Reuel Marc Gerecht had an interesting piece recently where one could almost see the logic of the Iran Deal. The thought went like this: The Saudis have for years insinuated themselves into the governments of the West to sue for protection, have undermined media and universities to promulgate a worldview that is hospitable to Wahabbism and have applied financial pressure to weaken the foes of Islam. One can read Dore Gold’s primer, ‘Hatred’s Kingdom’, on the motivations for Saudi behavior, but the real fruits of their consistent application are all around us. Gerecht takes the argument deeper… if the real purpose of spreading Islam is to purify the faith and convert or kill unbelievers, then the most natural thing in the world is to form a caliphate. But a caliphate would be, in conception at least, a pure and holy manifestation of the faith and not hospitable to a kingdom of hypocrites living a sybaritic life. Gerecht maintains that the more successful Saudi Arabia is, the more they draw the wrath of true believers upon them. Osama bin Laden is more the norm, than an outlier.

    Stand outside this argument for a moment, and pretend you are the President of the United States. You have favored the Muslim Brotherhood in your dealings with Egypt and Turkey, with the Palestinians and within the US itself by praising that group’s efforts. If the Saudis have succeeded too well in their efforts and have drawn the ire of their own co-religionists upon themselves, it would not take a far-sighted leader to believe that before long the winners in the contest for Muslim hearts are going to be the Shias. And, as President, you make a realpolitik agreement that declares the US for the Iranians, because the ramshackle Saudi sovereignty does not impress you with the strength of society and culture to endure its creations, when they come for them, as a long-term play. Seems logical.

    What would be despicable about this decision if it were a fair summary of the President’s mind about US interests is that it would throw everything under the bus for the purpose of realizing the ‘big’ play. Small democracies like Israel, struggling ethnicities like the Kurds, minority religions like Middle Eastern Christians and, most especially, Americans, who never voted for this sort of foreign policy when they voted for the first black President, and never imagined the importance of these remote dealings coming home to roost in the form of immigrant jihad and nuclear assault.

    It is said that Vladimir Putin has a fondness for Jews, who treated him kindly as a child and a young man, that he has advisors and friends who are Jewish. Perhaps Russia can displace American as a best friend, but the foreign policy of Russia, despite a would-be sympathetic soul, does not eschew gangsterism. It relishes the role of a tough image in thwarting any treacherous thoughts about double-dealing with its people. There is not the hard-won struggle for an innate independence of an America in the history of the Russians to compare and conjoin with Israeli experience.

    The entire enterprise of Israel is about to be tested for the position that Obama has situated for the chess pieces of the Middle East. There is no durable friendship with the regime of Iran that exists amongst Americans. Putin would most likely not desire to harm the large Russian expatriate Jewish population that survives in Israel. And that would mitigate some of the intentions of the Iranians. Turkey has lost its goodwill with Russia, and Egypt and Saudi Arabia are keeping bridges open to the Russians as interlocutors with the Iranians, as potential arms buyers and even as possible future allies. Russia has closed off Israel’s greatest asset, its defense of the skies above the Middle East, by putting an umbrella of protection over Syria, and sponsoring the Iranians in their cherished goals.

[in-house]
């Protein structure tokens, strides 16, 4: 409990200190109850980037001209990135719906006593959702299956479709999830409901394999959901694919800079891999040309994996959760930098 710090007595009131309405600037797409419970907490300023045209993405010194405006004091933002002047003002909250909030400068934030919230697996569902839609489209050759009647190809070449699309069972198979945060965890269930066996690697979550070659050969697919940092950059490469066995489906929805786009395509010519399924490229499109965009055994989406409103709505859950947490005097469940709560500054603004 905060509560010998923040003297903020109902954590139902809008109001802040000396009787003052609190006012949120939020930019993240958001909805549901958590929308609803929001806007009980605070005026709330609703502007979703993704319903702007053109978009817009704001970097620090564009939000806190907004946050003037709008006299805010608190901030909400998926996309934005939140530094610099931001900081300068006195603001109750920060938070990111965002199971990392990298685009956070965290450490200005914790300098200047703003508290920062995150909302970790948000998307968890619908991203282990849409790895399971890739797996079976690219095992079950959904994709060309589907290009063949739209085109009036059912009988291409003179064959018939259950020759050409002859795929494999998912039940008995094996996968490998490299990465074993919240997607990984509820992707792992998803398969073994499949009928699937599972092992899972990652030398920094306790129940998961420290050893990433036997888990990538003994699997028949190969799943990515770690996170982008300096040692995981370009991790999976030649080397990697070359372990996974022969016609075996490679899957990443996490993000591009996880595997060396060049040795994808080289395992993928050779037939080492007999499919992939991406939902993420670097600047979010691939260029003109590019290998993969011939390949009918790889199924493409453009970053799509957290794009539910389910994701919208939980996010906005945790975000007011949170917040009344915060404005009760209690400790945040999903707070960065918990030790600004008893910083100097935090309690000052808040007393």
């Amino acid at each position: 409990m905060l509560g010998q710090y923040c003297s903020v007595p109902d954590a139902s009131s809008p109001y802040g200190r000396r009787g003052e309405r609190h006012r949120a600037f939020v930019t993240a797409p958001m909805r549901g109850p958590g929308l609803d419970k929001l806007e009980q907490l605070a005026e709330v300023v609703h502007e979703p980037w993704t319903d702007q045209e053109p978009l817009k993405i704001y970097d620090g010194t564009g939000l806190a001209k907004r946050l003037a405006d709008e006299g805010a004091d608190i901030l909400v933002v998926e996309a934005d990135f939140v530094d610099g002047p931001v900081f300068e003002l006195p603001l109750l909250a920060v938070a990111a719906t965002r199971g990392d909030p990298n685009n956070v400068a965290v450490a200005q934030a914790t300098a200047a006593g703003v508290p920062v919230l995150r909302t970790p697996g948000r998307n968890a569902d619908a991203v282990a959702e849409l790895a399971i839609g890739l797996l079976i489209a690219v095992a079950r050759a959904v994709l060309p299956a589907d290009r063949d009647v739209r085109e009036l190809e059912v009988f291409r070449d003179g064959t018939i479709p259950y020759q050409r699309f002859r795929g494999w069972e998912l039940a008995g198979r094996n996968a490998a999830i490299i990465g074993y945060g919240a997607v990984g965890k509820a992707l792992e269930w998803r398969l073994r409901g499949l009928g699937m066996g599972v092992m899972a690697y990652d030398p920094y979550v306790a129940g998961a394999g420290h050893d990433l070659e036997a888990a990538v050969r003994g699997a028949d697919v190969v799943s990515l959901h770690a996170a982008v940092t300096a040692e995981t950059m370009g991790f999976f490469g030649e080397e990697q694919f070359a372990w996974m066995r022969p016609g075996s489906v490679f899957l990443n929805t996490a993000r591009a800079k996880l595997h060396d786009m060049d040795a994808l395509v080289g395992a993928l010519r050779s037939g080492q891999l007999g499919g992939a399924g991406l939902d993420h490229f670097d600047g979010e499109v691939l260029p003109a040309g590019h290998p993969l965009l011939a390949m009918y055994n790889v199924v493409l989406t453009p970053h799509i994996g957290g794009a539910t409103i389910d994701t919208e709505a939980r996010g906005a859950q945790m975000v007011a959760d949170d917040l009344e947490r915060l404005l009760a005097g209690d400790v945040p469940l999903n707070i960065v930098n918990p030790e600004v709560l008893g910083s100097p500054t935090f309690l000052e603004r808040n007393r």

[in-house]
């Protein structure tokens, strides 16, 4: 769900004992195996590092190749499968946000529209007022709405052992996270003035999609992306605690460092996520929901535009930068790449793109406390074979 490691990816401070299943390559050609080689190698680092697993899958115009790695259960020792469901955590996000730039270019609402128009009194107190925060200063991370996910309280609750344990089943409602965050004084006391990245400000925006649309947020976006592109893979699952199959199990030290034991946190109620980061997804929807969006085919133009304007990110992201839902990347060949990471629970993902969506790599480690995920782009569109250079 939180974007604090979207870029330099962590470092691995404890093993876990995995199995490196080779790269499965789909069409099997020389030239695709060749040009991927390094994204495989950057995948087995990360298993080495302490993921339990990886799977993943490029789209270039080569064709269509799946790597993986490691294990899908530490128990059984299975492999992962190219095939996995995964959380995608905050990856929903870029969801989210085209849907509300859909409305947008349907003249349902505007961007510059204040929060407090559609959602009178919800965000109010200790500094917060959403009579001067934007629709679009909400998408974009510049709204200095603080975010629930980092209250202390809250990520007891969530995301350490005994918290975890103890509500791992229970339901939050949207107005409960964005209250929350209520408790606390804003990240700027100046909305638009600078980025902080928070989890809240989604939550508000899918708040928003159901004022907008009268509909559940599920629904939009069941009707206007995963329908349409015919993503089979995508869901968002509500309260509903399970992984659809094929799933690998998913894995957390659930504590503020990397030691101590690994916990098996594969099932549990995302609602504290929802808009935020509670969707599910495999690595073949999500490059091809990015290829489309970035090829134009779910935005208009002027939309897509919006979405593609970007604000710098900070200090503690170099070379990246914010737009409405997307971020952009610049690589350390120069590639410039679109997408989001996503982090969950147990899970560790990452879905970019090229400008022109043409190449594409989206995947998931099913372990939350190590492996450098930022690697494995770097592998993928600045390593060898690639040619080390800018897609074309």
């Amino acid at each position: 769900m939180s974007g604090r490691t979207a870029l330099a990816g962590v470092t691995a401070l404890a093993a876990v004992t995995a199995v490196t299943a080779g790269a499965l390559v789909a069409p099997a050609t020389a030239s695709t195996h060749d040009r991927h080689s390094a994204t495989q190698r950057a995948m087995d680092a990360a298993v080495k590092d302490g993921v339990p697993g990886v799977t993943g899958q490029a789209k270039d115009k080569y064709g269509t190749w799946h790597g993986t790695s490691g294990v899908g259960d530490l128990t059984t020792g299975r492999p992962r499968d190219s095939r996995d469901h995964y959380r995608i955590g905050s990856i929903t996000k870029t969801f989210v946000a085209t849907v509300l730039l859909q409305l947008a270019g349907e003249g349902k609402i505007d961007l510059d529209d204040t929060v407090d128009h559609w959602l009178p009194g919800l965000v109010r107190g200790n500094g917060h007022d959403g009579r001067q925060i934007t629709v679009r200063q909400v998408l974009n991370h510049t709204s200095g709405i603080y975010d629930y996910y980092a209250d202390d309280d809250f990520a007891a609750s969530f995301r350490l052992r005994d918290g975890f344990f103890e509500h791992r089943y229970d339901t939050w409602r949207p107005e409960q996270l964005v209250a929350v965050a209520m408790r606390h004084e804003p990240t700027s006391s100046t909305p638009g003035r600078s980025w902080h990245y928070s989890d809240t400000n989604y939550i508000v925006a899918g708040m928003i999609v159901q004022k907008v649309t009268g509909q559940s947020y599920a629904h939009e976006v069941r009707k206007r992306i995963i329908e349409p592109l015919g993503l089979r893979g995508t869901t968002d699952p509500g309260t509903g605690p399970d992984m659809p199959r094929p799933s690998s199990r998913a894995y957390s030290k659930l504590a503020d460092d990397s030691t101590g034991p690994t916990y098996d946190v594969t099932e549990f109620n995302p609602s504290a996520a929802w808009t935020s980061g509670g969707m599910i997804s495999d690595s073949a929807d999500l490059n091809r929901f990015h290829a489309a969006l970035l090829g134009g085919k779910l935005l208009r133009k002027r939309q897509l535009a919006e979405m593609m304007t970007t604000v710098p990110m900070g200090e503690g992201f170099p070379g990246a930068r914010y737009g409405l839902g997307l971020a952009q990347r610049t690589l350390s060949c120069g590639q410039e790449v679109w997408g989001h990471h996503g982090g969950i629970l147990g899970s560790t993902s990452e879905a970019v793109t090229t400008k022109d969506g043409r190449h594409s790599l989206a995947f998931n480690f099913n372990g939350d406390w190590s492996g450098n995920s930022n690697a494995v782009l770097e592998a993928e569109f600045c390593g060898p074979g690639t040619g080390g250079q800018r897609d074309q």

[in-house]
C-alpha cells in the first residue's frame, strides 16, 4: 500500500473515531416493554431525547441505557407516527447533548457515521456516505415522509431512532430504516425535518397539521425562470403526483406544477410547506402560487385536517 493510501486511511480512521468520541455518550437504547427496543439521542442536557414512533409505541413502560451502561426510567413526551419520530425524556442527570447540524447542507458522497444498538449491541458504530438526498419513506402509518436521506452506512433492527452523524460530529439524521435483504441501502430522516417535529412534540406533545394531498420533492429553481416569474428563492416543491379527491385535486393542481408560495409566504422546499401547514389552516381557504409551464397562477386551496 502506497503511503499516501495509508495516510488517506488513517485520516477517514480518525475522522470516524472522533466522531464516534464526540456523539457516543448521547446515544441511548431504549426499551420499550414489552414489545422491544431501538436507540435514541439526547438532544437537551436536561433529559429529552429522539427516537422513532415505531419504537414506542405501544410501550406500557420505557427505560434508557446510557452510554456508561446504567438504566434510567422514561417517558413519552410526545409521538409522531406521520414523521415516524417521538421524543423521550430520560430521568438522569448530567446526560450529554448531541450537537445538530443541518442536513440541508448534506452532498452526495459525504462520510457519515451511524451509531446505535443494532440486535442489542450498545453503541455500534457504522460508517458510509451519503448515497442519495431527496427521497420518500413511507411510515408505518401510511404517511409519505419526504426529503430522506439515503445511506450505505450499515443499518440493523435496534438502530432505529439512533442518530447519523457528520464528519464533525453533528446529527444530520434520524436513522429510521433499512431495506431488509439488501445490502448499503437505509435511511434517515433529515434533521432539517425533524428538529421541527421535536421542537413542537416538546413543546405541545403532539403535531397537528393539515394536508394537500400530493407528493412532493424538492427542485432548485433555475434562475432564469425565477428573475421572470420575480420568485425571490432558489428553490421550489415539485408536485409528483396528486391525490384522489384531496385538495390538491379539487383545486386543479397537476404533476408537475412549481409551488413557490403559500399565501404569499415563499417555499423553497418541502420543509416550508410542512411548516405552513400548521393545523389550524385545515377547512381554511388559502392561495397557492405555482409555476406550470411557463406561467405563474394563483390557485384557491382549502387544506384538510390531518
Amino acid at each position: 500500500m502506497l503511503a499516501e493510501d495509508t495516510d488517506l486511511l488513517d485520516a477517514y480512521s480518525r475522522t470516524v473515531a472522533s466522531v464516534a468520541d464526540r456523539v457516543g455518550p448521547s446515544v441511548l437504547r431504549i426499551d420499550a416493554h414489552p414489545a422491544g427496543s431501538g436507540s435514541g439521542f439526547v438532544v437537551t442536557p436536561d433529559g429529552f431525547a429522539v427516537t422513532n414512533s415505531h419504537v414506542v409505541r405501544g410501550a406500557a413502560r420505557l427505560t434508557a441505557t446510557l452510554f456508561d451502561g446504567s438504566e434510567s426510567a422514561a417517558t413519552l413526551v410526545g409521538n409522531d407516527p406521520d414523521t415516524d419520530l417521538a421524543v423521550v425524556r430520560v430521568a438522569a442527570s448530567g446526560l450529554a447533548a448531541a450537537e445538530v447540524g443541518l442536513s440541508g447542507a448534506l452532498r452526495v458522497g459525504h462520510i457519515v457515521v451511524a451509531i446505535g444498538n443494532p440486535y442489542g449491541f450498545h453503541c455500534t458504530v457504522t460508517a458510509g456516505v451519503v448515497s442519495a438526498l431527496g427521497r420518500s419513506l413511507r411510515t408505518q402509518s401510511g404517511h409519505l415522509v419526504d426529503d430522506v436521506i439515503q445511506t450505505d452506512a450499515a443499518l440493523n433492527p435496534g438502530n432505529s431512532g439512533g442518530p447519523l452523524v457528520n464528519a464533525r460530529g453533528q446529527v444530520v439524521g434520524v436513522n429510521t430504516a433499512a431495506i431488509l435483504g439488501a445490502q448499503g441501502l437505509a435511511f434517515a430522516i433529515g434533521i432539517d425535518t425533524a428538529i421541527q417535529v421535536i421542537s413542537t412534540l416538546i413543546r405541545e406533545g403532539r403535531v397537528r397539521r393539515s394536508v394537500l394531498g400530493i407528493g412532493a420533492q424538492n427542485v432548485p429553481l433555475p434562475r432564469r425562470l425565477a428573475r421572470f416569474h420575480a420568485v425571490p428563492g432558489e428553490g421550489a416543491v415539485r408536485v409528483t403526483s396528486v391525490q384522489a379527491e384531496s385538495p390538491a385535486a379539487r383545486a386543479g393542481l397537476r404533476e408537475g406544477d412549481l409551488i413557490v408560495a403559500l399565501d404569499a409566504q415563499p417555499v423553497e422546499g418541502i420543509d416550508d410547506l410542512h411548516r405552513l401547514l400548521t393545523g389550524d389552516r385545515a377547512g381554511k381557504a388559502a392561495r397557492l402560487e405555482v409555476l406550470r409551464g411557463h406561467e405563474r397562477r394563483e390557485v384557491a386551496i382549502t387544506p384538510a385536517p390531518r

In these dire circumstances, with even the Chinese taking a morbid course, as you’ve stated, what is the best outcome for Israel?

    They have to be the indispensable nation, not just the startup nation, but the nation no one can afford not to befriend. And that requires a sponsor if you’re small like Israel and everywhere lies peril. It would not be sufficient to increase trade with suitors or show up at a disaster to treat the wounded, or foil BDS efforts, or produce another Nobel laureate, or placate the Palestinians, or have better hasbara. There has to be something about Israel, as Israel, that will infuse the most doubting spirit and inspire its defense from without, aside from the certainty that Israelis will do everything to defend themselves when the moment arrives.

    What that special thing is, I have no idea. I used to think it would be a discovery like Einstein and so many other Jewish scientists’ had that led to the US having the first atomic weapon. Lately, I’ve thought it was the pluckiness of Israelis; they are brave like Americans. But pluck can be killed too. I strain to see, to have a vision of how so much danger can be translated into luck and raw survival.

    It has to be important and it has to arrive soon, whatever it is. And, no, I don’t mean the Messiah… a little luck, with wonderful consequences.

    I just hope America will still be able to enjoy Israel’s success. We are the same soul.

  2. Shalom Freedman says:

    I listened the other day to an hour interview with Ashton Carter the American Secretary of Defense. He indicated that the US effort in Syria and Iraq is wholly devoted to defeating ISIS.
    He did not indicate that the U.S. is taking any action whatsoever to oppose Iran, Hizbollah and their aiding of Syria.
    This is an indication of how lost U.S. policy is. Carter in trying to answer a question regarding the U.S. being outmaneuvered by a much weaker Russia in Syria patronizingly claimed that what the Russians were doing was bad for the Russians. He did not in any way suggest that the U.S. would confront Russia Iran Hizbollah the latest unholy alliance.
    Iran is being courted and being made stronger, and this is the work of Obama and the nuclear deal as you rightly indicate.
    However I am not sure that Israel can find anything like a real replacement for its close relation with the U.S. This present Administration is a difficult perhaps even impossible one for Israel but it is to be hoped that the next four years will see a significant change for the good.
    This however does not mitigate the concern that Israel has been left alone with the Iran problem as Iran is getting stronger in numerous ways. It is truly disturbing to think that Obama has guaranteed an Iran with a large nuclear force. It is disturbing to think that Iran will have funds t0 invest in every area of strengthening itself and its surrogates militarily.
    There is a lot to be concerned about here.